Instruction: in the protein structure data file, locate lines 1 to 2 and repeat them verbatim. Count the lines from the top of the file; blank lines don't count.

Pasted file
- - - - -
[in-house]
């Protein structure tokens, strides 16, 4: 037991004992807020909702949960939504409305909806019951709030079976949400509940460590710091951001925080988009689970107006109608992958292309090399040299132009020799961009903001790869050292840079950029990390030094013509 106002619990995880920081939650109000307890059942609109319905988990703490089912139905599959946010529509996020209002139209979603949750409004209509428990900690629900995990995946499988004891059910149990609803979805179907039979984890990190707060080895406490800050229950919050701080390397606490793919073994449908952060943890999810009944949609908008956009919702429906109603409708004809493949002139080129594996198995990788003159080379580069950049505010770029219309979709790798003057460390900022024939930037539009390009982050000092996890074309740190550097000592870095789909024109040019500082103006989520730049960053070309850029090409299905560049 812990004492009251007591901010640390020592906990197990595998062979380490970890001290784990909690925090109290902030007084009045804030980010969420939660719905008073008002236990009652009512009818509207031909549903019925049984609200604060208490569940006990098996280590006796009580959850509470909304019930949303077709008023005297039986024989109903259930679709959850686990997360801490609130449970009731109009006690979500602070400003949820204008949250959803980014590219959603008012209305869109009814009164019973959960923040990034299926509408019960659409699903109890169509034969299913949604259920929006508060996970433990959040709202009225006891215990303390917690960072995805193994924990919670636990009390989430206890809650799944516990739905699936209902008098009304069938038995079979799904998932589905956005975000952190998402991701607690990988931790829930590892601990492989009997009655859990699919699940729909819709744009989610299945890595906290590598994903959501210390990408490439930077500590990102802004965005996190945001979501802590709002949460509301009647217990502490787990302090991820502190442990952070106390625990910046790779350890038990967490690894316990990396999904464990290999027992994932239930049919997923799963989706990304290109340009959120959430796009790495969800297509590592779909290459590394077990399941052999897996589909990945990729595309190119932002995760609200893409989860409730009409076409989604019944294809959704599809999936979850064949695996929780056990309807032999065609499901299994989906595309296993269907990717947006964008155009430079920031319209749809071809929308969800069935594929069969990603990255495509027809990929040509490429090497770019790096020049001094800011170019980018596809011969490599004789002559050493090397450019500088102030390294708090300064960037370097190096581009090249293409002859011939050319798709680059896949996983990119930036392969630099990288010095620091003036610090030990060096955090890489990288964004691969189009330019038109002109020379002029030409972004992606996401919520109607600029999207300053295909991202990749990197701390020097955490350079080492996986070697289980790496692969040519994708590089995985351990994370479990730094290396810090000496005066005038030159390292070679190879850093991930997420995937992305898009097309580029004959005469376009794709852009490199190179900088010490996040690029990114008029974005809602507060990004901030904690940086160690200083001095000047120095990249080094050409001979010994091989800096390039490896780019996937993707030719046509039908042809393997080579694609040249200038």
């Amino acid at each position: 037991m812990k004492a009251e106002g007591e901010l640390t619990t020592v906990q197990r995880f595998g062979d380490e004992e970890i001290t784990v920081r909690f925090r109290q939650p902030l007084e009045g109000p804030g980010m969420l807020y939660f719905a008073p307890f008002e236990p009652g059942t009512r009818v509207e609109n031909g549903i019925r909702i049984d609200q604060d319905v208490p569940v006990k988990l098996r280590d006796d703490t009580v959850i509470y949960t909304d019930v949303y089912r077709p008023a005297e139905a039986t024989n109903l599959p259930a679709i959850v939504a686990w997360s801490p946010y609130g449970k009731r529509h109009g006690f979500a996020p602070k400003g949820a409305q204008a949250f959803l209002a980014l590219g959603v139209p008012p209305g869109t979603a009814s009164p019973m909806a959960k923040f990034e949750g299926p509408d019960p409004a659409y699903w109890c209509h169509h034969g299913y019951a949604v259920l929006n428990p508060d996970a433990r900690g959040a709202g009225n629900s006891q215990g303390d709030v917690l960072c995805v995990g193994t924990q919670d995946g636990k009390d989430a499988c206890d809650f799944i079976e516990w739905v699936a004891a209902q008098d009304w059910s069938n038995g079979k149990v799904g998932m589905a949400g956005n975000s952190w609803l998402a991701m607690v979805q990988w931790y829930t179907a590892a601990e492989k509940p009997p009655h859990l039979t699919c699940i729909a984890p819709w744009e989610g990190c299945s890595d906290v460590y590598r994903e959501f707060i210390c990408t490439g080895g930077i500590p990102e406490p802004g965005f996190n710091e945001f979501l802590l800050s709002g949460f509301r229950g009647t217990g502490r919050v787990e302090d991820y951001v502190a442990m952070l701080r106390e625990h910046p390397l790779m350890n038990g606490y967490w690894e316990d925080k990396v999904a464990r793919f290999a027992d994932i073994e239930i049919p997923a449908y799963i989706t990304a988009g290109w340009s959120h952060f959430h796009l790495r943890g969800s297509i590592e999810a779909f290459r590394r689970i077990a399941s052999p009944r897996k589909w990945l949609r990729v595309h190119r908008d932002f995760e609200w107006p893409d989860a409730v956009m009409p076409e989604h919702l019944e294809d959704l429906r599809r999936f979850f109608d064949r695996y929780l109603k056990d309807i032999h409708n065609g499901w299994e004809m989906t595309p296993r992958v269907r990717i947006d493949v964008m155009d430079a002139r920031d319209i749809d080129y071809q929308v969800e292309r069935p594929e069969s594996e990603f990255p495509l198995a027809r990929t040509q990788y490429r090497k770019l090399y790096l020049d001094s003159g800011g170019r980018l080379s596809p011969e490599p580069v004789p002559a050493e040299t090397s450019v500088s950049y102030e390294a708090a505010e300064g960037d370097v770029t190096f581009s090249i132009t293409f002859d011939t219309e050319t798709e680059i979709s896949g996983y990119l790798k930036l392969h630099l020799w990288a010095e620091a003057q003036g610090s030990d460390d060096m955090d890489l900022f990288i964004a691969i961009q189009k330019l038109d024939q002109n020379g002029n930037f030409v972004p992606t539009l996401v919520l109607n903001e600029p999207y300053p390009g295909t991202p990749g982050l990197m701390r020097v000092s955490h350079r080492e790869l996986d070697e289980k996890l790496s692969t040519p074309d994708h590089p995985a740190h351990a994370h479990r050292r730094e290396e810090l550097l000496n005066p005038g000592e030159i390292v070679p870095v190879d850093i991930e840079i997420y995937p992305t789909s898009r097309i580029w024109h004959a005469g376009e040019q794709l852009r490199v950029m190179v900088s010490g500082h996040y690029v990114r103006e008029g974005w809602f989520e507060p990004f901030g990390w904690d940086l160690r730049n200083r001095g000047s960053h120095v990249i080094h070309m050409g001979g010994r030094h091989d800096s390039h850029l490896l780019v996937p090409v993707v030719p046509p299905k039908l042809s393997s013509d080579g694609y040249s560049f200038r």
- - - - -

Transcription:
[in-house]
């Protein structure tokens, strides 16, 4: 037991004992807020909702949960939504409305909806019951709030079976949400509940460590710091951001925080988009689970107006109608992958292309090399040299132009020799961009903001790869050292840079950029990390030094013509 106002619990995880920081939650109000307890059942609109319905988990703490089912139905599959946010529509996020209002139209979603949750409004209509428990900690629900995990995946499988004891059910149990609803979805179907039979984890990190707060080895406490800050229950919050701080390397606490793919073994449908952060943890999810009944949609908008956009919702429906109603409708004809493949002139080129594996198995990788003159080379580069950049505010770029219309979709790798003057460390900022024939930037539009390009982050000092996890074309740190550097000592870095789909024109040019500082103006989520730049960053070309850029090409299905560049 812990004492009251007591901010640390020592906990197990595998062979380490970890001290784990909690925090109290902030007084009045804030980010969420939660719905008073008002236990009652009512009818509207031909549903019925049984609200604060208490569940006990098996280590006796009580959850509470909304019930949303077709008023005297039986024989109903259930679709959850686990997360801490609130449970009731109009006690979500602070400003949820204008949250959803980014590219959603008012209305869109009814009164019973959960923040990034299926509408019960659409699903109890169509034969299913949604259920929006508060996970433990959040709202009225006891215990303390917690960072995805193994924990919670636990009390989430206890809650799944516990739905699936209902008098009304069938038995079979799904998932589905956005975000952190998402991701607690990988931790829930590892601990492989009997009655859990699919699940729909819709744009989610299945890595906290590598994903959501210390990408490439930077500590990102802004965005996190945001979501802590709002949460509301009647217990502490787990302090991820502190442990952070106390625990910046790779350890038990967490690894316990990396999904464990290999027992994932239930049919997923799963989706990304290109340009959120959430796009790495969800297509590592779909290459590394077990399941052999897996589909990945990729595309190119932002995760609200893409989860409730009409076409989604019944294809959704599809999936979850064949695996929780056990309807032999065609499901299994989906595309296993269907990717947006964008155009430079920031319209749809071809929308969800069935594929069969990603990255495509027809990929040509490429090497770019790096020049001094800011170019980018596809011969490599004789002559050493090397450019500088102030390294708090300064960037370097190096581009090249293409002859011939050319798709680059896949996983990119930036392969630099990288010095620091003036610090030990060096955090890489990288964004691969189009330019038109002109020379002029030409972004992606996401919520109607600029999207300053295909991202990749990197701390020097955490350079080492996986070697289980790496692969040519994708590089995985351990994370479990730094290396810090000496005066005038030159390292070679190879850093991930997420995937992305898009097309580029004959005469376009794709852009490199190179900088010490996040690029990114008029974005809602507060990004901030904690940086160690200083001095000047120095990249080094050409001979010994091989800096390039490896780019996937993707030719046509039908042809393997080579694609040249200038």